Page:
I’m posting this in English, mostly because I know that Brad (one of the authors of the Hollowpoint rpg) might want to read this post. Hollowpoint isn’t available in German either, so…
I bought Hollowpoint from Roland, who – again, after Diaspora, which was written by the same authors – made buying the rpg much cheaper than buying directly via Lulu. I like to think that it was me who prodded Roland in both cases into action, but I might be wrong 😉
Hollowpoint is in parts a tradional rpg. There’s a DM, here called Referee. He plays the enemies and frames scenes. He decides if there a questions – very classic. Players each get a character. But there are differences that make Hollowpoint stand out. The most important is the dice rolling system. It has obviously been inspired by Greg Stolzes ORE. You roll several d6, based on the skill you want to use. There’re only six skills. As a player, you are given a short description of the scene by the referee. Then you decide about the outcome you want to get (KILL, TERROR, COOL etc), roll the dice and look for sets. Each set is a success, and the dice also tell you when its your turn. You look at the dice you rolled, and when its your turn, you narrate the story based on what has happened (been told by the guys that acted before you). You get an interesting amount of “tactical” choices which you can use to gain more dice, but the fun is narrating the story, guided by the dice in front of you.
This is something my players took a while to get used to. “Normal” playing asks you to describe your action (“I fire my boy at the Ork”) and then gives you a result after rolling the dice (“You miss.”) Hollowpoint wants you to roll first, know the outcome and then narrate (I have sucessfully rolled on KILL, its my turn, but after my action the opposition will act three times, and we have no action left – one of us will get hurt… k, so: “I jump out of my Porsche, the Uzi blazing in my hands. The bullets rip one of the ninjas in parts, but then the gun jams and I fumble to clear it in haste”.) That is a lot of fun and requires you to be real quick – the player who is narrating his part before you might just change everything for you, so planning in advance is rather futile. Nothing is static in Hollowpoint!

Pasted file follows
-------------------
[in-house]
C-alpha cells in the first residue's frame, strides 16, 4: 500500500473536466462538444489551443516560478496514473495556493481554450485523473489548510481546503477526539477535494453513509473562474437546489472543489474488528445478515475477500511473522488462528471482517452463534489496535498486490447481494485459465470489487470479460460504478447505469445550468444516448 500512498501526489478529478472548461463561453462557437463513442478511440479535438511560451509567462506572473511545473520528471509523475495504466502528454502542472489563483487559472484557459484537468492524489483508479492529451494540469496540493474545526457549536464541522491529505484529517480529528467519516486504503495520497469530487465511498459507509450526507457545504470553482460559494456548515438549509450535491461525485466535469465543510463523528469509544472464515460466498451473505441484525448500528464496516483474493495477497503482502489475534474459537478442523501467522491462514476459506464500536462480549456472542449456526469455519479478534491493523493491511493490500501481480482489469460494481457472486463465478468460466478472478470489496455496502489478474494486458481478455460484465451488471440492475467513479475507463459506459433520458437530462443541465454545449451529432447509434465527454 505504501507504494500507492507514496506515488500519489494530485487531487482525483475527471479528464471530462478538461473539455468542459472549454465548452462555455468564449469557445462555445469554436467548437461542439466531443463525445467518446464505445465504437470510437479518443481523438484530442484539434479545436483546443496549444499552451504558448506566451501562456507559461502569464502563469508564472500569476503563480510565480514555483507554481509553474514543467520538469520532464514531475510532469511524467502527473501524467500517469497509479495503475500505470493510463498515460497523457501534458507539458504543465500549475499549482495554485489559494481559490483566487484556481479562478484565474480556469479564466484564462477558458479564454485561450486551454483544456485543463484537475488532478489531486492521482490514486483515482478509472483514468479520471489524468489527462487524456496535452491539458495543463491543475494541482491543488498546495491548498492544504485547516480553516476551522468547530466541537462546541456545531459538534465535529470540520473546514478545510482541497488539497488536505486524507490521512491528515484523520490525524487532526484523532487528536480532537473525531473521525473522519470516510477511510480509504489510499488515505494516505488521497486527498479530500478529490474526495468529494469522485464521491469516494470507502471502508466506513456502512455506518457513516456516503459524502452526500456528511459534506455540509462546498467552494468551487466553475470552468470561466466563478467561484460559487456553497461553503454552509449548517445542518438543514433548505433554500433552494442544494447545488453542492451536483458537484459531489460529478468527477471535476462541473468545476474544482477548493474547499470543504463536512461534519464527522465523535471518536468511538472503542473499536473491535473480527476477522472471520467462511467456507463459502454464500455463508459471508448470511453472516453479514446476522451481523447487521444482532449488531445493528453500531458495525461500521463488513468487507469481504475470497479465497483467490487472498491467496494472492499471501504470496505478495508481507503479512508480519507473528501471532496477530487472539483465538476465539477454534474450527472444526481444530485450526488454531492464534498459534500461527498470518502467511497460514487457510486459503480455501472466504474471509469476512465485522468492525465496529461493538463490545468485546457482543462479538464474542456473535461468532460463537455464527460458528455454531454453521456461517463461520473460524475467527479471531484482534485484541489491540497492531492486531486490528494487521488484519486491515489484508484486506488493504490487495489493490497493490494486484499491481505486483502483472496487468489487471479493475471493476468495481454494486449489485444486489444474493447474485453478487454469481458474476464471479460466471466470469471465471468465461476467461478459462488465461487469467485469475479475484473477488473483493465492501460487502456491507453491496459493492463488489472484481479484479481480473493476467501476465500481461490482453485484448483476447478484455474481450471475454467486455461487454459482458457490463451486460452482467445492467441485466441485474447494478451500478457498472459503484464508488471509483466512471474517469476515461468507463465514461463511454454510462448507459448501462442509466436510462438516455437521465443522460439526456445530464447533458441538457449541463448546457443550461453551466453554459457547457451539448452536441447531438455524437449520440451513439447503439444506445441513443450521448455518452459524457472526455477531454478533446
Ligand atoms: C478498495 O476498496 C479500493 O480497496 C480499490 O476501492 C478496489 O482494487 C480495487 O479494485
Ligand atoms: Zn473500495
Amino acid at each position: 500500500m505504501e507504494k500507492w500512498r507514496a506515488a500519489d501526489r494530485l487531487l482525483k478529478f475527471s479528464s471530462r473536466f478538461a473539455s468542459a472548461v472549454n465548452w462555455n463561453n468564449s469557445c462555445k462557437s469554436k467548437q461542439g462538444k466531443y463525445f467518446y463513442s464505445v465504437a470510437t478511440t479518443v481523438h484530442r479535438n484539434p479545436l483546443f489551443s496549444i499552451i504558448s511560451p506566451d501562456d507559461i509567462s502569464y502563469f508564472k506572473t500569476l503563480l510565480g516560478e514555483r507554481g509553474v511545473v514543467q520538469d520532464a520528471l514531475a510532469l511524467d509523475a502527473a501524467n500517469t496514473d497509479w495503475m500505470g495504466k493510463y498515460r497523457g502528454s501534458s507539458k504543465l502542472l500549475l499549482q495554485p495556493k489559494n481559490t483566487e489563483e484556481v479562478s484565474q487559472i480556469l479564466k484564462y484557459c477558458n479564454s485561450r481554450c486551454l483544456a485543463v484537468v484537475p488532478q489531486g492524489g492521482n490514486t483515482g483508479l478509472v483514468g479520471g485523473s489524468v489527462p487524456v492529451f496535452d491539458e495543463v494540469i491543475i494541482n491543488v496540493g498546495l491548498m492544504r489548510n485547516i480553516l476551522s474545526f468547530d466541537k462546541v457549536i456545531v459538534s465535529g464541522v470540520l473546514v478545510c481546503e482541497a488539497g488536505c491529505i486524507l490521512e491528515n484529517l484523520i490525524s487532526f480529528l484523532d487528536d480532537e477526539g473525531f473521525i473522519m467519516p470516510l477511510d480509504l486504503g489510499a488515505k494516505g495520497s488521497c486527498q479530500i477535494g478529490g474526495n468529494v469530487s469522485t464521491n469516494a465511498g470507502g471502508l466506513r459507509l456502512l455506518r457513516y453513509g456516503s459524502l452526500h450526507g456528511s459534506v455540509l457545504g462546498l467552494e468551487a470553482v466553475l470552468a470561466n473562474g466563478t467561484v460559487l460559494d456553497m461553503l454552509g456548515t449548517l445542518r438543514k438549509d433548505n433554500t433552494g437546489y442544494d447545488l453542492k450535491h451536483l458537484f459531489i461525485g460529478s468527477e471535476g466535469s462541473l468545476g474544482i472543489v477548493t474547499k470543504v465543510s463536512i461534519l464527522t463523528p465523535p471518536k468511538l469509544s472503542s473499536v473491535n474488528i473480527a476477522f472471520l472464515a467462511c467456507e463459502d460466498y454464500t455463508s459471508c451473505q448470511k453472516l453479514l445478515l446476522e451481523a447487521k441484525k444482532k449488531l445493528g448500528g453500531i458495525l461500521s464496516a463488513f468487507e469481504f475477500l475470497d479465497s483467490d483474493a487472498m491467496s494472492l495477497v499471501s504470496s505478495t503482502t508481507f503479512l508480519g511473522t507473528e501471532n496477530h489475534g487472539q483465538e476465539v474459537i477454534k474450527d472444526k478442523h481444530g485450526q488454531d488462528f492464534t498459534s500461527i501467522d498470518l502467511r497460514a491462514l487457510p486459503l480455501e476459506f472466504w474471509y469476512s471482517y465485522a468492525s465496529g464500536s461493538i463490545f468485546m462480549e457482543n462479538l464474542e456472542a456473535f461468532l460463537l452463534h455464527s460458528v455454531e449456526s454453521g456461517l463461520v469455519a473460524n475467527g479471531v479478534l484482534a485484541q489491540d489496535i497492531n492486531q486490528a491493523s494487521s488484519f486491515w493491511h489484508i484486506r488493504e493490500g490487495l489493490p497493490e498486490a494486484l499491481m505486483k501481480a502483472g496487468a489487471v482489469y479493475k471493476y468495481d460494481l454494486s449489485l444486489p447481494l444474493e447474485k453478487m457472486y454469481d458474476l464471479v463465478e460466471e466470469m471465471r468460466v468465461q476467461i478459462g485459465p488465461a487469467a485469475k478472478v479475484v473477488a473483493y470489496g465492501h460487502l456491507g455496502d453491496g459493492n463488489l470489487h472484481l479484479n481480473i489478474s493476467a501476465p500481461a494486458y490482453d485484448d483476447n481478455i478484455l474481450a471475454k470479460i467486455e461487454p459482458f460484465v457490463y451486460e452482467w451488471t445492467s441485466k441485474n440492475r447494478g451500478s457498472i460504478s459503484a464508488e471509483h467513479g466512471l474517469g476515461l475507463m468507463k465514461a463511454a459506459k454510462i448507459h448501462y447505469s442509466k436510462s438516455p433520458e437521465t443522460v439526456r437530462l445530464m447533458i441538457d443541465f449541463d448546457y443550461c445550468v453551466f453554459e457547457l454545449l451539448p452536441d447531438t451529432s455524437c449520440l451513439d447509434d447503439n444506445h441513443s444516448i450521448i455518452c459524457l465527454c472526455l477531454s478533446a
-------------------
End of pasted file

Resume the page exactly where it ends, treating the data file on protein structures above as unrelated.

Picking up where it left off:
The ways to get the aforementioned addional dice have been used quite cleverly to give the narration a certain, destinctive “Hollowpointy” feel. One way of getting more dice forces you to beg dice of another player – who gets a reward if he says “Fuck you.” to you. He even gets two of YOUR dice, to rub the insult in! It makes you aware that your reputation of being cool and capable is important here – begging for help is weak. (But you gain dice even if the result was no, btw… that’s why players will beg eventually. It’s fun to see them do it…)
The other way to get dice is to burn “traits”. Traits are chosen to represent parts of your individuality and humanity – clothes, souvenirs, beliefs. If you narrate how those tokens of your characters “self” get destroyed by you, you gain more dice. You narrate how you lose parts of yourself to get better at doing the bad things you want to do.